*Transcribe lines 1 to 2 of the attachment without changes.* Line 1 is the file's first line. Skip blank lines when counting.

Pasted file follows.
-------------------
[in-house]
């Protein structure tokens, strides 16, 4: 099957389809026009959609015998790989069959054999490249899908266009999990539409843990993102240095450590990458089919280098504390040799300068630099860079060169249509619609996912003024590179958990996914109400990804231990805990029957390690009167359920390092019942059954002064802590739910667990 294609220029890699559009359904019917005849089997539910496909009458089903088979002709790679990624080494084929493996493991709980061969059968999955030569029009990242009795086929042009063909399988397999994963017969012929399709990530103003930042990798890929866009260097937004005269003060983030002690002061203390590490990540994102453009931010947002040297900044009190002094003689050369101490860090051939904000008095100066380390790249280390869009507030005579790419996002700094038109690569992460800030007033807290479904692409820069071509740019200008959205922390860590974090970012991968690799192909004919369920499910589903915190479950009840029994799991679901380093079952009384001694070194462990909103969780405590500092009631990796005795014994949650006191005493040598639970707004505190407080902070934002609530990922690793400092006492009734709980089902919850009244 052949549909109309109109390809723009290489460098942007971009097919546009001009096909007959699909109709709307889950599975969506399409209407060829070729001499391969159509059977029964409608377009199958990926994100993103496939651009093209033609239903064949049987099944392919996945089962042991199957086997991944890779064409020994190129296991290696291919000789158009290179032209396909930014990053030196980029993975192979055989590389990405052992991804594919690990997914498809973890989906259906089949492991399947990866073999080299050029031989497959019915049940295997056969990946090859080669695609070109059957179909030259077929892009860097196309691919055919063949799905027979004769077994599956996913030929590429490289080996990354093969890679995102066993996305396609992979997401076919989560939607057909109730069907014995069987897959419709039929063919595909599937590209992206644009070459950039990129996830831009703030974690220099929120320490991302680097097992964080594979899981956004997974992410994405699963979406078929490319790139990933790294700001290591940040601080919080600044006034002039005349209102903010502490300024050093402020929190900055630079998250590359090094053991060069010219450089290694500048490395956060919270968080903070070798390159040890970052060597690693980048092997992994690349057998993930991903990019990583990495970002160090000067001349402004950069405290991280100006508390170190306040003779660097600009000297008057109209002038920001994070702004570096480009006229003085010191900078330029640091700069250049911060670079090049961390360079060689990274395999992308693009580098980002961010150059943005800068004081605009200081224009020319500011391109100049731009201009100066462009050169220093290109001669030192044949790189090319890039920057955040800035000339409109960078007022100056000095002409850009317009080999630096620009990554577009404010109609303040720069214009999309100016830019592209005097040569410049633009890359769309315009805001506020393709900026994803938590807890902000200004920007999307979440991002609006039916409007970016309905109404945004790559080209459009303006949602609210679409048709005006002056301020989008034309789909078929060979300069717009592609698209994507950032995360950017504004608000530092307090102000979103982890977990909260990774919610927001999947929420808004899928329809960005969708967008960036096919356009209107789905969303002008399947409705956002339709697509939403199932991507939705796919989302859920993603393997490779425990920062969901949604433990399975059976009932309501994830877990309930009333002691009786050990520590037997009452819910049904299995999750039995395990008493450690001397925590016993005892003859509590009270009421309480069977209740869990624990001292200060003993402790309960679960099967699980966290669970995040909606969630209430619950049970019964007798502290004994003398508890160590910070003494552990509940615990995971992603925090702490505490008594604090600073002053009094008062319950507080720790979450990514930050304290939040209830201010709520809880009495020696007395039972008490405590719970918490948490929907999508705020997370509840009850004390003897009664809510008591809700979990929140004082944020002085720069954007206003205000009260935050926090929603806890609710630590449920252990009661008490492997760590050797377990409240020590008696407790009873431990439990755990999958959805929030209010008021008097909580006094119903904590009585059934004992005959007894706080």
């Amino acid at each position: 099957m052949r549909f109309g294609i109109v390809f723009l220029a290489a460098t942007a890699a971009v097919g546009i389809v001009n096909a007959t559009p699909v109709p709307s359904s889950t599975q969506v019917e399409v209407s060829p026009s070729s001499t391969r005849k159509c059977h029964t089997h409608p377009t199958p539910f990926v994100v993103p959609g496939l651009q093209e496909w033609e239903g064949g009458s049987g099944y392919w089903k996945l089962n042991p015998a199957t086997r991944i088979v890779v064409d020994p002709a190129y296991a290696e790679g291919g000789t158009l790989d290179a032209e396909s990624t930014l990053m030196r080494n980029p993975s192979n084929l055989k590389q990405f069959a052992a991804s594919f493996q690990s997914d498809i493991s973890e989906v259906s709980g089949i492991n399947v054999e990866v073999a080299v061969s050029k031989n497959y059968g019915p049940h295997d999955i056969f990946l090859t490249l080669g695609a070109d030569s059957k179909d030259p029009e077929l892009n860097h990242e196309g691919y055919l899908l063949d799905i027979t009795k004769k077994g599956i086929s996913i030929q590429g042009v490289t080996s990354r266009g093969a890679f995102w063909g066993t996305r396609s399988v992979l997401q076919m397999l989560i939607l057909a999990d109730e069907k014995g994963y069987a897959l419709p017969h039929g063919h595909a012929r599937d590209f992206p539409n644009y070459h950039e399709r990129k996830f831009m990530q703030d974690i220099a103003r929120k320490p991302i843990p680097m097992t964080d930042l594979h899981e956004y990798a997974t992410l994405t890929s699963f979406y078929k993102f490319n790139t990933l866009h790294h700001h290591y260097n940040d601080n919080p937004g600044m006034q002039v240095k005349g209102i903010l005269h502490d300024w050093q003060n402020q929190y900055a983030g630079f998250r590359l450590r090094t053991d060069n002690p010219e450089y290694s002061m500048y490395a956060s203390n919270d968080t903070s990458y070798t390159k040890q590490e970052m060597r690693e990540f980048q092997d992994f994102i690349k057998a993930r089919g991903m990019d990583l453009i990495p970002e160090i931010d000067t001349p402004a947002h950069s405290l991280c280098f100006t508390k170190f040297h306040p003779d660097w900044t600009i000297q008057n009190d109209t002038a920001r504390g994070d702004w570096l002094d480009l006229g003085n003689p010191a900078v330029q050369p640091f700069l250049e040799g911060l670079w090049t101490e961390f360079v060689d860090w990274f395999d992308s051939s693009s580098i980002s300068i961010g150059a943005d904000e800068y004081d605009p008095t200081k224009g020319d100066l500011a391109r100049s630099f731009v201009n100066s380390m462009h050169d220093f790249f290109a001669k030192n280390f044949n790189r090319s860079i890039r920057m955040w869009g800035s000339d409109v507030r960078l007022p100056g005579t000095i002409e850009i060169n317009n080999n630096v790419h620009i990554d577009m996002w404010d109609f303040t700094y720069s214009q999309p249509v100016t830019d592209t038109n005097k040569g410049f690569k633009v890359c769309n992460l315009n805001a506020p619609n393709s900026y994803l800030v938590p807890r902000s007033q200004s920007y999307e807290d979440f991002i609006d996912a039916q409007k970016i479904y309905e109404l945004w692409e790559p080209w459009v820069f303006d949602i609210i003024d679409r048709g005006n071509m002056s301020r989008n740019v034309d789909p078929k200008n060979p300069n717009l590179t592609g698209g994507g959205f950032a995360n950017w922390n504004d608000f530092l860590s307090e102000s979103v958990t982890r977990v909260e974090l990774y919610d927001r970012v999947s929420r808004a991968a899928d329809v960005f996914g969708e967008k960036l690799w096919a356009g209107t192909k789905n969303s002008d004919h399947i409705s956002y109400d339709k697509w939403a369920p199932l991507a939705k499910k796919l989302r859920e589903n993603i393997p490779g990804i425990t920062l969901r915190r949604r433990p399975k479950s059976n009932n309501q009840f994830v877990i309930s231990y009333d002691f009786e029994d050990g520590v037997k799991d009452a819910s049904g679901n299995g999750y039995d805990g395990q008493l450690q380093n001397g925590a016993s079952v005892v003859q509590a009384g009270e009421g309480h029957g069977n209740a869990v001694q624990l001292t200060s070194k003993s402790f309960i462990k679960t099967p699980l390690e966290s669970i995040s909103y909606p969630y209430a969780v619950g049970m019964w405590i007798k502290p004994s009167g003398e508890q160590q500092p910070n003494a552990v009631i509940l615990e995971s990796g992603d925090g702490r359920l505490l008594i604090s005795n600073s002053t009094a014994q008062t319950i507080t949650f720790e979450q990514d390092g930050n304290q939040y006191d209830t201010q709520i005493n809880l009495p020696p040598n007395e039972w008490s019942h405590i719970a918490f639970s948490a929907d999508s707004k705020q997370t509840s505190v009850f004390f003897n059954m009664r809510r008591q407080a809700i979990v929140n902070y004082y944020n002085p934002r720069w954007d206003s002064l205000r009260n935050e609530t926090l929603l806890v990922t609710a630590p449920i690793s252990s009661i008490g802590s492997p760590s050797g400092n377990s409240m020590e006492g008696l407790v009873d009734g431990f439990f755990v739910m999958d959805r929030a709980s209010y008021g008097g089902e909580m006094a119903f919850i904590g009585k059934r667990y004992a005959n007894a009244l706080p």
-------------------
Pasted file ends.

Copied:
[in-house]
């Protein structure tokens, strides 16, 4: 099957389809026009959609015998790989069959054999490249899908266009999990539409843990993102240095450590990458089919280098504390040799300068630099860079060169249509619609996912003024590179958990996914109400990804231990805990029957390690009167359920390092019942059954002064802590739910667990 294609220029890699559009359904019917005849089997539910496909009458089903088979002709790679990624080494084929493996493991709980061969059968999955030569029009990242009795086929042009063909399988397999994963017969012929399709990530103003930042990798890929866009260097937004005269003060983030002690002061203390590490990540994102453009931010947002040297900044009190002094003689050369101490860090051939904000008095100066380390790249280390869009507030005579790419996002700094038109690569992460800030007033807290479904692409820069071509740019200008959205922390860590974090970012991968690799192909004919369920499910589903915190479950009840029994799991679901380093079952009384001694070194462990909103969780405590500092009631990796005795014994949650006191005493040598639970707004505190407080902070934002609530990922690793400092006492009734709980089902919850009244 052949549909109309109109390809723009290489460098942007971009097919546009001009096909007959699909109709709307889950599975969506399409209407060829070729001499391969159509059977029964409608377009199958990926994100993103496939651009093209033609239903064949049987099944392919996945089962042991199957086997991944890779064409020994190129296991290696291919000789158009290179032209396909930014990053030196980029993975192979055989590389990405052992991804594919690990997914498809973890989906259906089949492991399947990866073999080299050029031989497959019915049940295997056969990946090859080669695609070109059957179909030259077929892009860097196309691919055919063949799905027979004769077994599956996913030929590429490289080996990354093969890679995102066993996305396609992979997401076919989560939607057909109730069907014995069987897959419709039929063919595909599937590209992206644009070459950039990129996830831009703030974690220099929120320490991302680097097992964080594979899981956004997974992410994405699963979406078929490319790139990933790294700001290591940040601080919080600044006034002039005349209102903010502490300024050093402020929190900055630079998250590359090094053991060069010219450089290694500048490395956060919270968080903070070798390159040890970052060597690693980048092997992994690349057998993930991903990019990583990495970002160090000067001349402004950069405290991280100006508390170190306040003779660097600009000297008057109209002038920001994070702004570096480009006229003085010191900078330029640091700069250049911060670079090049961390360079060689990274395999992308693009580098980002961010150059943005800068004081605009200081224009020319500011391109100049731009201009100066462009050169220093290109001669030192044949790189090319890039920057955040800035000339409109960078007022100056000095002409850009317009080999630096620009990554577009404010109609303040720069214009999309100016830019592209005097040569410049633009890359769309315009805001506020393709900026994803938590807890902000200004920007999307979440991002609006039916409007970016309905109404945004790559080209459009303006949602609210679409048709005006002056301020989008034309789909078929060979300069717009592609698209994507950032995360950017504004608000530092307090102000979103982890977990909260990774919610927001999947929420808004899928329809960005969708967008960036096919356009209107789905969303002008399947409705956002339709697509939403199932991507939705796919989302859920993603393997490779425990920062969901949604433990399975059976009932309501994830877990309930009333002691009786050990520590037997009452819910049904299995999750039995395990008493450690001397925590016993005892003859509590009270009421309480069977209740869990624990001292200060003993402790309960679960099967699980966290669970995040909606969630209430619950049970019964007798502290004994003398508890160590910070003494552990509940615990995971992603925090702490505490008594604090600073002053009094008062319950507080720790979450990514930050304290939040209830201010709520809880009495020696007395039972008490405590719970918490948490929907999508705020997370509840009850004390003897009664809510008591809700979990929140004082944020002085720069954007206003205000009260935050926090929603806890609710630590449920252990009661008490492997760590050797377990409240020590008696407790009873431990439990755990999958959805929030209010008021008097909580006094119903904590009585059934004992005959007894706080």